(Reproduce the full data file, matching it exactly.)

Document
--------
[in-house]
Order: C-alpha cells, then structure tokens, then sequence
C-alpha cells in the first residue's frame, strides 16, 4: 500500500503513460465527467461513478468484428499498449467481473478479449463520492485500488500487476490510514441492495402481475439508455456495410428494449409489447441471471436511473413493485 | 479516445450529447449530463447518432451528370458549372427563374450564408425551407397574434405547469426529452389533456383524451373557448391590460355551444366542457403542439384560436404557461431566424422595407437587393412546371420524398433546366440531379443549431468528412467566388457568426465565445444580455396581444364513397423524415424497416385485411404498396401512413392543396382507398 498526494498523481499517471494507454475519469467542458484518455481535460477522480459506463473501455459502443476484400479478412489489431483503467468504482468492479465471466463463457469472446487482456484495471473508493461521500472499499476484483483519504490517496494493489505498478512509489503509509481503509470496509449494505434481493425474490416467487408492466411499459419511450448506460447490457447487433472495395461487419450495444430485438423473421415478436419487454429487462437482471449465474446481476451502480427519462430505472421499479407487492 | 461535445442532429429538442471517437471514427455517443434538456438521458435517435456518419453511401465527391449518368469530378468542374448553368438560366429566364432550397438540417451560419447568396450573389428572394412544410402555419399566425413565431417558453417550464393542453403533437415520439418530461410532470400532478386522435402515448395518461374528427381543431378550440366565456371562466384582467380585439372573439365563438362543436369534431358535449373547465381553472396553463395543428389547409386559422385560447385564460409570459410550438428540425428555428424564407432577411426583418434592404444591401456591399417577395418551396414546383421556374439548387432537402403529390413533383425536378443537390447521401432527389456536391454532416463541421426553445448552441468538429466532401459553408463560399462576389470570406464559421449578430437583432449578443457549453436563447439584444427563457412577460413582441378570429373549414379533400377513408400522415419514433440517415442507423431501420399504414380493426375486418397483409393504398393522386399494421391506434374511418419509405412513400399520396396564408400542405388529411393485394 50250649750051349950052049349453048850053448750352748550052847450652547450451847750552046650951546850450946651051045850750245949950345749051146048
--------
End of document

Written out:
[in-house]
Order: C-alpha cells, then structure tokens, then sequence
C-alpha cells in the first residue's frame, strides 16, 4: 500500500503513460465527467461513478468484428499498449467481473478479449463520492485500488500487476490510514441492495402481475439508455456495410428494449409489447441471471436511473413493485 | 479516445450529447449530463447518432451528370458549372427563374450564408425551407397574434405547469426529452389533456383524451373557448391590460355551444366542457403542439384560436404557461431566424422595407437587393412546371420524398433546366440531379443549431468528412467566388457568426465565445444580455396581444364513397423524415424497416385485411404498396401512413392543396382507398 498526494498523481499517471494507454475519469467542458484518455481535460477522480459506463473501455459502443476484400479478412489489431483503467468504482468492479465471466463463457469472446487482456484495471473508493461521500472499499476484483483519504490517496494493489505498478512509489503509509481503509470496509449494505434481493425474490416467487408492466411499459419511450448506460447490457447487433472495395461487419450495444430485438423473421415478436419487454429487462437482471449465474446481476451502480427519462430505472421499479407487492 | 461535445442532429429538442471517437471514427455517443434538456438521458435517435456518419453511401465527391449518368469530378468542374448553368438560366429566364432550397438540417451560419447568396450573389428572394412544410402555419399566425413565431417558453417550464393542453403533437415520439418530461410532470400532478386522435402515448395518461374528427381543431378550440366565456371562466384582467380585439372573439365563438362543436369534431358535449373547465381553472396553463395543428389547409386559422385560447385564460409570459410550438428540425428555428424564407432577411426583418434592404444591401456591399417577395418551396414546383421556374439548387432537402403529390413533383425536378443537390447521401432527389456536391454532416463541421426553445448552441468538429466532401459553408463560399462576389470570406464559421449578430437583432449578443457549453436563447439584444427563457412577460413582441378570429373549414379533400377513408400522415419514433440517415442507423431501420399504414380493426375486418397483409393504398393522386399494421391506434374511418419509405412513400399520396396564408400542405388529411393485394 50250649750051349950052049349453048850053448750352748550052847450652547450451847750552046650951546850450946651051045850750245949950345749051146048